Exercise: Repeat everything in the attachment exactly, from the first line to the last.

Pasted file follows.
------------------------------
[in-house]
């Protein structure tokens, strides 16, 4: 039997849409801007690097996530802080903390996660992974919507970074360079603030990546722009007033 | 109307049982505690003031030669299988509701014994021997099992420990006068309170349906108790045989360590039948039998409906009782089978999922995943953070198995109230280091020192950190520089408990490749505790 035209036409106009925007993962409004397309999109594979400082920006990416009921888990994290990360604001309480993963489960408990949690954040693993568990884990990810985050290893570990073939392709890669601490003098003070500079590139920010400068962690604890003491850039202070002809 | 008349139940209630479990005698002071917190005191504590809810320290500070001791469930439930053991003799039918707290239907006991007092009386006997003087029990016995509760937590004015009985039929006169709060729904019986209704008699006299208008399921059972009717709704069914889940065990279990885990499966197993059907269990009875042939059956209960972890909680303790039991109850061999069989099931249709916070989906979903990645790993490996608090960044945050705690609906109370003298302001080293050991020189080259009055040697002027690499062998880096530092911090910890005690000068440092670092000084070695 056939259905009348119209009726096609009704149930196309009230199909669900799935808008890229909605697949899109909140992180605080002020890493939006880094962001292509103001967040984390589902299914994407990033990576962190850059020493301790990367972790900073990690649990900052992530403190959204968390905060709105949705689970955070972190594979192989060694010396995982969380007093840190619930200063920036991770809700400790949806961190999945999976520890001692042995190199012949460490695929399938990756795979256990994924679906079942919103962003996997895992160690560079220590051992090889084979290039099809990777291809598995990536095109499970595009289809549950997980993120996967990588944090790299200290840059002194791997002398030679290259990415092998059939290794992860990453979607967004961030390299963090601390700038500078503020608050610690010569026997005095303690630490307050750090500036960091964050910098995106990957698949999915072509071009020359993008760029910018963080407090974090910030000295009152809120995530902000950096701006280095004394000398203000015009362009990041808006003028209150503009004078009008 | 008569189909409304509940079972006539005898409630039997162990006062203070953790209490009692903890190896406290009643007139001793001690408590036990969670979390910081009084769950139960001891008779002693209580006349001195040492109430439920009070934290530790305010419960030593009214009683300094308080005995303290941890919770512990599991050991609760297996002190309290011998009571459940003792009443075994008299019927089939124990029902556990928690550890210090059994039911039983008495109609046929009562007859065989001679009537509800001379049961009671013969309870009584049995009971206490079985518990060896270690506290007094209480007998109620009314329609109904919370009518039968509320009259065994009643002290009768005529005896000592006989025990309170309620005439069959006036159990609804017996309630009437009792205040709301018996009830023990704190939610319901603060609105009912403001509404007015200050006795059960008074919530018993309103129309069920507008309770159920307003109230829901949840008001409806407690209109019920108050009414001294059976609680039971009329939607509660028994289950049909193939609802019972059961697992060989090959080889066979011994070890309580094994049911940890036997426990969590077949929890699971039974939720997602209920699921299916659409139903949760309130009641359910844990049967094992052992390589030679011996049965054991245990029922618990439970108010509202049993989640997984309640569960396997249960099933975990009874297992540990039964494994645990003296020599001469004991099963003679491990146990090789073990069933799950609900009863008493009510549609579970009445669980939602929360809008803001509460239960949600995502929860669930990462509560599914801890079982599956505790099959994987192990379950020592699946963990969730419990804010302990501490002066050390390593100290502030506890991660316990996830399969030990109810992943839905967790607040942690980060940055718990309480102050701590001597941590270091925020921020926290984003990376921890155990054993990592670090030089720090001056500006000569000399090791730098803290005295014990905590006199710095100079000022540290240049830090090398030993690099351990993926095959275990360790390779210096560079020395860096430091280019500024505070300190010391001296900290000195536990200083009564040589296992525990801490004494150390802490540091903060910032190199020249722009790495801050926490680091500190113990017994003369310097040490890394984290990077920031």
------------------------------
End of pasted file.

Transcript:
[in-house]
């Protein structure tokens, strides 16, 4: 039997849409801007690097996530802080903390996660992974919507970074360079603030990546722009007033 | 109307049982505690003031030669299988509701014994021997099992420990006068309170349906108790045989360590039948039998409906009782089978999922995943953070198995109230280091020192950190520089408990490749505790 035209036409106009925007993962409004397309999109594979400082920006990416009921888990994290990360604001309480993963489960408990949690954040693993568990884990990810985050290893570990073939392709890669601490003098003070500079590139920010400068962690604890003491850039202070002809 | 008349139940209630479990005698002071917190005191504590809810320290500070001791469930439930053991003799039918707290239907006991007092009386006997003087029990016995509760937590004015009985039929006169709060729904019986209704008699006299208008399921059972009717709704069914889940065990279990885990499966197993059907269990009875042939059956209960972890909680303790039991109850061999069989099931249709916070989906979903990645790993490996608090960044945050705690609906109370003298302001080293050991020189080259009055040697002027690499062998880096530092911090910890005690000068440092670092000084070695 056939259905009348119209009726096609009704149930196309009230199909669900799935808008890229909605697949899109909140992180605080002020890493939006880094962001292509103001967040984390589902299914994407990033990576962190850059020493301790990367972790900073990690649990900052992530403190959204968390905060709105949705689970955070972190594979192989060694010396995982969380007093840190619930200063920036991770809700400790949806961190999945999976520890001692042995190199012949460490695929399938990756795979256990994924679906079942919103962003996997895992160690560079220590051992090889084979290039099809990777291809598995990536095109499970595009289809549950997980993120996967990588944090790299200290840059002194791997002398030679290259990415092998059939290794992860990453979607967004961030390299963090601390700038500078503020608050610690010569026997005095303690630490307050750090500036960091964050910098995106990957698949999915072509071009020359993008760029910018963080407090974090910030000295009152809120995530902000950096701006280095004394000398203000015009362009990041808006003028209150503009004078009008 | 008569189909409304509940079972006539005898409630039997162990006062203070953790209490009692903890190896406290009643007139001793001690408590036990969670979390910081009084769950139960001891008779002693209580006349001195040492109430439920009070934290530790305010419960030593009214009683300094308080005995303290941890919770512990599991050991609760297996002190309290011998009571459940003792009443075994008299019927089939124990029902556990928690550890210090059994039911039983008495109609046929009562007859065989001679009537509800001379049961009671013969309870009584049995009971206490079985518990060896270690506290007094209480007998109620009314329609109904919370009518039968509320009259065994009643002290009768005529005896000592006989025990309170309620005439069959006036159990609804017996309630009437009792205040709301018996009830023990704190939610319901603060609105009912403001509404007015200050006795059960008074919530018993309103129309069920507008309770159920307003109230829901949840008001409806407690209109019920108050009414001294059976609680039971009329939607509660028994289950049909193939609802019972059961697992060989090959080889066979011994070890309580094994049911940890036997426990969590077949929890699971039974939720997602209920699921299916659409139903949760309130009641359910844990049967094992052992390589030679011996049965054991245990029922618990439970108010509202049993989640997984309640569960396997249960099933975990009874297992540990039964494994645990003296020599001469004991099963003679491990146990090789073990069933799950609900009863008493009510549609579970009445669980939602929360809008803001509460239960949600995502929860669930990462509560599914801890079982599956505790099959994987192990379950020592699946963990969730419990804010302990501490002066050390390593100290502030506890991660316990996830399969030990109810992943839905967790607040942690980060940055718990309480102050701590001597941590270091925020921020926290984003990376921890155990054993990592670090030089720090001056500006000569000399090791730098803290005295014990905590006199710095100079000022540290240049830090090398030993690099351990993926095959275990360790390779210096560079020395860096430091280019500024505070300190010391001296900290000195536990200083009564040589296992525990801490004494150390802490540091903060910032190199020249722009790495801050926490680091500190113990017994003369310097040490890394984290990077920031």